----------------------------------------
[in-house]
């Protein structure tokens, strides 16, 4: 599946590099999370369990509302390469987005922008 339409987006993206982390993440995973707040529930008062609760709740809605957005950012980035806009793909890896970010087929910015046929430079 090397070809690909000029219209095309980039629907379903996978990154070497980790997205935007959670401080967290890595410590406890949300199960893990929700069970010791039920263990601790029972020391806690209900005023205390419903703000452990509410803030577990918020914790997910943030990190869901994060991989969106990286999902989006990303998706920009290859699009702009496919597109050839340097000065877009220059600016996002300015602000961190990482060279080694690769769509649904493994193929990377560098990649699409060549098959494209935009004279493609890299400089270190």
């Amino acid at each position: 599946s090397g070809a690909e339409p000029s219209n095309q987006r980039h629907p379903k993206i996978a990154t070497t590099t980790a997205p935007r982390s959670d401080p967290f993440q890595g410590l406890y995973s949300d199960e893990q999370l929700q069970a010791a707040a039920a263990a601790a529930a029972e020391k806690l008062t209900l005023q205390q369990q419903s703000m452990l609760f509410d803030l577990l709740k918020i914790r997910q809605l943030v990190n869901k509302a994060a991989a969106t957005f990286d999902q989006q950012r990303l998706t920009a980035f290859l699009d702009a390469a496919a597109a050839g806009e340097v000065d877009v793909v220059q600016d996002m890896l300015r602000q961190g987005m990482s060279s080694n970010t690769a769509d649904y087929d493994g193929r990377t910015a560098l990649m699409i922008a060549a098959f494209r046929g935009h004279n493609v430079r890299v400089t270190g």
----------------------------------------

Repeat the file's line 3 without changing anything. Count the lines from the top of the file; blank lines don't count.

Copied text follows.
């Amino acid at each position: 599946s090397g070809a690909e339409p000029s219209n095309q987006r980039h629907p379903k993206i996978a990154t070497t590099t980790a997205p935007r982390s959670d401080p967290f993440q890595g410590l406890y995973s949300d199960e893990q999370l929700q069970a010791a707040a039920a263990a601790a529930a029972e020391k806690l008062t209900l005023q205390q369990q419903s703000m452990l609760f509410d803030l577990l709740k918020i914790r997910q809605l943030v990190n869901k509302a994060a991989a969106t957005f990286d999902q989006q950012r990303l998706t920009a980035f290859l699009d702009a390469a496919a597109a050839g806009e340097v000065d877009v793909v220059q600016d996002m890896l300015r602000q961190g987005m990482s060279s080694n970010t690769a769509d649904y087929d493994g193929r990377t910015a560098l990649m699409i922008a060549a098959f494209r046929g935009h004279n493609v430079r890299v400089t270190g």